In his New York Times column today, David Brooks analogizes the government's proper role in the economy to an administration's actual role in a modern U.S. university:
[G]overnment will be a bit like the administration of a university. A university president is nominally the head of the institutions. He or she lives in the big house. But everybody knows a university president is a powerful stagehand.
The professors, the researchers, the tutors, the coaches and the students are the real guts of a university. They handle the substance of what gets done. The administrators play vital but secondary roles. They build the settings. They raise money. They recruit and do marketing. They help students who are stumbling.
The administrators couldn't possibly understand or control the work in the physics or history departments. They just try to gather talent, set guidelines and create an atmosphere where brilliance can happen.
Mulling it over, this is a better analogy than even Brooks indicates. The administration/everyone else dynamic at a university also captures the feelings that often predominate debates about the role of government in society.
To be specific:
1) Most faculty and students do their damndest to simply ignore the fact that a university administration actually exists.
2) Most faculty and students cultivate an active ignorance about things like budgets, revenues, etc.
3) The only time any university administration is popular is when it has resources to dole out;
4) Any time the administration interferes with what faculty, students, etc. want to do it provokes fierce resentment -- unless the faculty/student is in trouble, in which case the hope is that the administration will make it all better.
5) Trying to change any aspect of university governance is, I suspect, even more difficult than trying to get a law passed through Congress.
6) Paying customers rack up massive debts and inevitably feel like they're not getting close to their money's worth, even though the data suggests that the pecuniary rewards from going to college are pretty significant.
7) Even if administrators lack local knowledge about the research going on in their schools, they're nevertheless sure that they completely understand the research.
8) Even though administrators come from the faculty, approximately 99.8 percent of all faculty are completely ill-suited for administrative responsibilities.
Brooks uses this analogy because of his argument for how the global economy will function in this century:
In this century, economic competition between countries is less like the competition between armies or sports teams (with hermetically sealed units bashing or racing against each other). It's more like the competition between elite universities, who vie for prestige in a networked search for knowledge. It's less: "We will crush you with our efficiency and might." It's more: "We have the best talent and the best values, so if you want to make the most of your own capacities, you'll come join us."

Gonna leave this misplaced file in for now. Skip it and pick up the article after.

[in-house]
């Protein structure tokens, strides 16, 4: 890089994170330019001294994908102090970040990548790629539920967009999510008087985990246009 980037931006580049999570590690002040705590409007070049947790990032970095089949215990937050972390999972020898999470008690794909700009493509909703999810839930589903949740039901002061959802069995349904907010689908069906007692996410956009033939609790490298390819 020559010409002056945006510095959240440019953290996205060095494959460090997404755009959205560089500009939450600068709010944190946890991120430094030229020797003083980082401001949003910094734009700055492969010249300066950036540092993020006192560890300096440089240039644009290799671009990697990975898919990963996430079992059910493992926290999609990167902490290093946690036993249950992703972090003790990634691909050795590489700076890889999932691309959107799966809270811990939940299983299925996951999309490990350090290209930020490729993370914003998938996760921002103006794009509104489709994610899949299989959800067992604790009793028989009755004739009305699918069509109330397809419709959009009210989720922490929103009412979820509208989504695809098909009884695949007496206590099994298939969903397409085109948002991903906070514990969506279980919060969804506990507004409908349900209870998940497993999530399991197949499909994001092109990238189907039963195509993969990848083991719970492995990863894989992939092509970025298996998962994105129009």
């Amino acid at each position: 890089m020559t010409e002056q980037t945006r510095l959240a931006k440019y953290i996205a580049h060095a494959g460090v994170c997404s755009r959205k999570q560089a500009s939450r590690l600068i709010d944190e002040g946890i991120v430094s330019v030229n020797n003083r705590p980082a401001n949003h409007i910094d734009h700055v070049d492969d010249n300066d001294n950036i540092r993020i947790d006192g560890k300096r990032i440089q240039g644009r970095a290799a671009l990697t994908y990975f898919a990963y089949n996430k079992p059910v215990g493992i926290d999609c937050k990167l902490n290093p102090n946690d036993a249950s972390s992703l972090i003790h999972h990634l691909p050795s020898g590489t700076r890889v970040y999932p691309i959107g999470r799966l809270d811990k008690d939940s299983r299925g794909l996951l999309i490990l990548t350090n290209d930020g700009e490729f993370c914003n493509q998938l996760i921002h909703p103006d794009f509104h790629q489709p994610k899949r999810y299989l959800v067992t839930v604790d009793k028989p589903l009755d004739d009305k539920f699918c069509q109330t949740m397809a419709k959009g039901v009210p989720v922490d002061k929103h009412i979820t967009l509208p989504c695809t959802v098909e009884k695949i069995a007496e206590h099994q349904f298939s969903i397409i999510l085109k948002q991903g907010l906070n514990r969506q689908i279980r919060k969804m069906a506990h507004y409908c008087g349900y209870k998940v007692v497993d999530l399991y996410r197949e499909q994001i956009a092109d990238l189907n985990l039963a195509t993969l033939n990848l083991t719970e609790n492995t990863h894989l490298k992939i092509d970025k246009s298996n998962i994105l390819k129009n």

The new sort of competition is all about charisma. It's about gathering talent in one spot (in the information economy, geography matters more than ever because people are most creative when they collaborate face to face). This concentration of talent then attracts more talent, which creates more collaboration, which multiplies everybody's skills, which attracts more talent and so on.
Well.... economic competition among countries has been something of a misnomer since the start of the Industrial Revolution. It's mattered only in the sense that geopolitical competition exists. To put this into concrete terms, from a strictly economic perspective China's massive growth is an unalloyed good for Americans, because it means a future growth market for U.S. goods and services. It good becomes slightly less pure only when people start worrying about a) whether China will convert its growing wealth into power; and b) whether Chinese power will advance interests that conflict with the United States.
More importantly, however, there's a way in which Brooks' model is the great power equivalent of the Dubai model of economic growth -- and as I noted earlier this month, a world in which everyone races after the Dubai model is a world of massive overinvestment and inadequate demand. Like the dollar auction game, a few countries might win, but most will lose in pursuing this strategy.
Readers are warmly encouraged to provide more ways in which the administration/university relationship is akin to the government/economy relationship.
Daniel W. Drezner is professor of international politics at the Fletcher School of Law and Diplomacy at Tufts University.